Coughs and colds are common in children, but what medicines can be given?
Cough and cold medicines help reduce the symptoms of the common cold, such as runny nose and cough. They do not cure the infection. These medications can cause serious side effects in young children. To avoid harm follow this advice:
- over-the-counter cough and cold preparations are not recommended for children under 6 years of age
- only those labelled as safe for children should be given to children 6 years of age and older.
The information on this page is for cough and cold medicines for children. For information on adults, see cough and cold medicines for adults.
|See your doctor if your child has the following symptoms|
Can cold and cough medicines be used for children?
Medsafe, a unit of the Ministry of Health, New Zealand, has assessed the safety and effectiveness of cough and cold medicines in children. They have advised the following:
Children aged 6 years or younger
Decongestant nasal sprays: Medsafe recommends that parents and carers should not use decongestant nasal sprays or drops that contain oxymetazoline and xylometazoline in children aged under 2 years. Examples include Otrivin®, Drixine®, Sudafed®, Vicks®.
Cough and cold medicines: Medsafe recommends that parents and carers should not use over-the-counter cough and cold medicines in children aged under 6 years. This is because there is no evidence that cough and cold medicines work in children. There is also a risk of serious side effects, such as abnormal heart rate, allergic reactions and reduced consciousness in children. Also, there is a greater risk of accidental overdose so cold and cough medicines may cause more harm than good in young children.
|Medicines containing the following ingredients should not be used in children under 6 years of age|
Children between 6 and 12 years of age
For children aged between 6 and 12 years, cough and cold medicines can be used, as there is less risk of serious side effects in older children. However, they are only to be sold in pharmacies, with advice from your pharmacist.
What treatments can be used for coughs and colds in children?
|Paracetamol||Is commonly known as Pamol, Panadol or Parapaed.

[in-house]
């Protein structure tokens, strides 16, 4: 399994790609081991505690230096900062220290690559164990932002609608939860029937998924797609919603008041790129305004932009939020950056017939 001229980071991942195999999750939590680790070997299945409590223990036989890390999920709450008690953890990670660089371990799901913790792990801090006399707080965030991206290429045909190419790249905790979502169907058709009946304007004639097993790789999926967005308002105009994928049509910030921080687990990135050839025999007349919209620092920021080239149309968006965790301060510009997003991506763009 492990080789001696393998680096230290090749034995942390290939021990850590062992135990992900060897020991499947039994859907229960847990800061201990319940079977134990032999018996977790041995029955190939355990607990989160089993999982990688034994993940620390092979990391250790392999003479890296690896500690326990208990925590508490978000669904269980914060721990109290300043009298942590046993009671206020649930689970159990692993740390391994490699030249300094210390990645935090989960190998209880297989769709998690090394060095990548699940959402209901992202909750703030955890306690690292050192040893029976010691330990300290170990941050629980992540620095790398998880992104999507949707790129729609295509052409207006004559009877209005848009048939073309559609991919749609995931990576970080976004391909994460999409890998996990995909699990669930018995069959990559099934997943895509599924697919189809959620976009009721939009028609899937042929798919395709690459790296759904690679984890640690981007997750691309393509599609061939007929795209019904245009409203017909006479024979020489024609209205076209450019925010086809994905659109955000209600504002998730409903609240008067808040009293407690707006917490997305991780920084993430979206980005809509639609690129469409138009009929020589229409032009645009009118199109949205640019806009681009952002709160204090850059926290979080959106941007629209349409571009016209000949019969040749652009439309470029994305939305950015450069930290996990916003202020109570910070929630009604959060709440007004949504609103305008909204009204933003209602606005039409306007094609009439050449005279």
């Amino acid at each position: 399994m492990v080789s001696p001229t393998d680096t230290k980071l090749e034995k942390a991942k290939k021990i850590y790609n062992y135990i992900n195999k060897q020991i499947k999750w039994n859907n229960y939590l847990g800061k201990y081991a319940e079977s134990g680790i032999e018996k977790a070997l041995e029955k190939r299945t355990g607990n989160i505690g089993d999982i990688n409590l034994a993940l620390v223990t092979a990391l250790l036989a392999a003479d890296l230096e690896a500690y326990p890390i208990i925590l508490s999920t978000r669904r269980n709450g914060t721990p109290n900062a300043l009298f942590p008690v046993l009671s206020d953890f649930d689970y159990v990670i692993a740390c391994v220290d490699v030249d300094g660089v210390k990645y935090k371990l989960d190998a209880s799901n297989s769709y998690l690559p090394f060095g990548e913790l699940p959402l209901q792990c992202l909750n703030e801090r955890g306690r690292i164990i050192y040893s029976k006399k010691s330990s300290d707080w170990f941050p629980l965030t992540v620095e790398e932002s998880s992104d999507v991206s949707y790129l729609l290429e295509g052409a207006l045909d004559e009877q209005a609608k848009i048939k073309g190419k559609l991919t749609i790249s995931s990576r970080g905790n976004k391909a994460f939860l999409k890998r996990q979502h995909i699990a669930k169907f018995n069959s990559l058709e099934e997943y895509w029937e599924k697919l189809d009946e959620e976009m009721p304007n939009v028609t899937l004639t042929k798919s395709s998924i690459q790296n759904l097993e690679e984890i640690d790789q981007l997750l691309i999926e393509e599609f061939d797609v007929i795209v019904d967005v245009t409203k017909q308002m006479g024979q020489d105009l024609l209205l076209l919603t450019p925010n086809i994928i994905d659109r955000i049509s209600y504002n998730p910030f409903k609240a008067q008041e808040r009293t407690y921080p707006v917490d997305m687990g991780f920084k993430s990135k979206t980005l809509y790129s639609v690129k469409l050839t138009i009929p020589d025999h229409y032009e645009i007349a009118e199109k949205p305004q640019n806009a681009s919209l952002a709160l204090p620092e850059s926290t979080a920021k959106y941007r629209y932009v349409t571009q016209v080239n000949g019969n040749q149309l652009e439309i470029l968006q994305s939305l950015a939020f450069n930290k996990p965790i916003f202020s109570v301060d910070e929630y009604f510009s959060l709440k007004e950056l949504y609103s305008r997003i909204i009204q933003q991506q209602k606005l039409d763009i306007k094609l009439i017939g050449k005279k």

|Saline (salt water) nasal spray or nasal drops||Can be helpful for clearing blocked noses.
|Vapour rubs||Vapour rubs are ointments that contain essential oils such as menthol, camphor and eucalyptus.
|Honey||Honey can act to soothe the throat.
If you child has a cough or cold, encourage rest and give lots to drink. If your child has a sore throat, see your doctor or nurse in case they need antibiotics or a throat swab.
Help children to stay healthy and fight off colds and other illnesses by:
- making sure your house is warm and dry
- keeping your home smokefree – breathing secondhand cigarette smoke increases the risk of asthma, chest infections, ear infections and many other health problems in children.
- dressing them warmly
- feeding them nourishing food.
- using good hygiene practices, such as washing hands and covering the mouth and nose with a tissue during coughs and sneezes.
Use of cough and cold medicines in children — Updated advice Medsafe, NZ, 2013
Coughs and colds in children Patient Info, UK
Additional resources for healthcare professionals
Cough cold preparations NZ Formulary
Reminder – using cough and cold medicines in children is inappropriate Medsafe, NZ, 2016
Table 1 – medicines which should not be used in children under six years of age to treat the symptoms of the common cold Medsafe, NZ, 2013
Cold season – managing without antibiotics BPAC, NZ, 2018
Cold season in primary care BPAC, NZ, 2013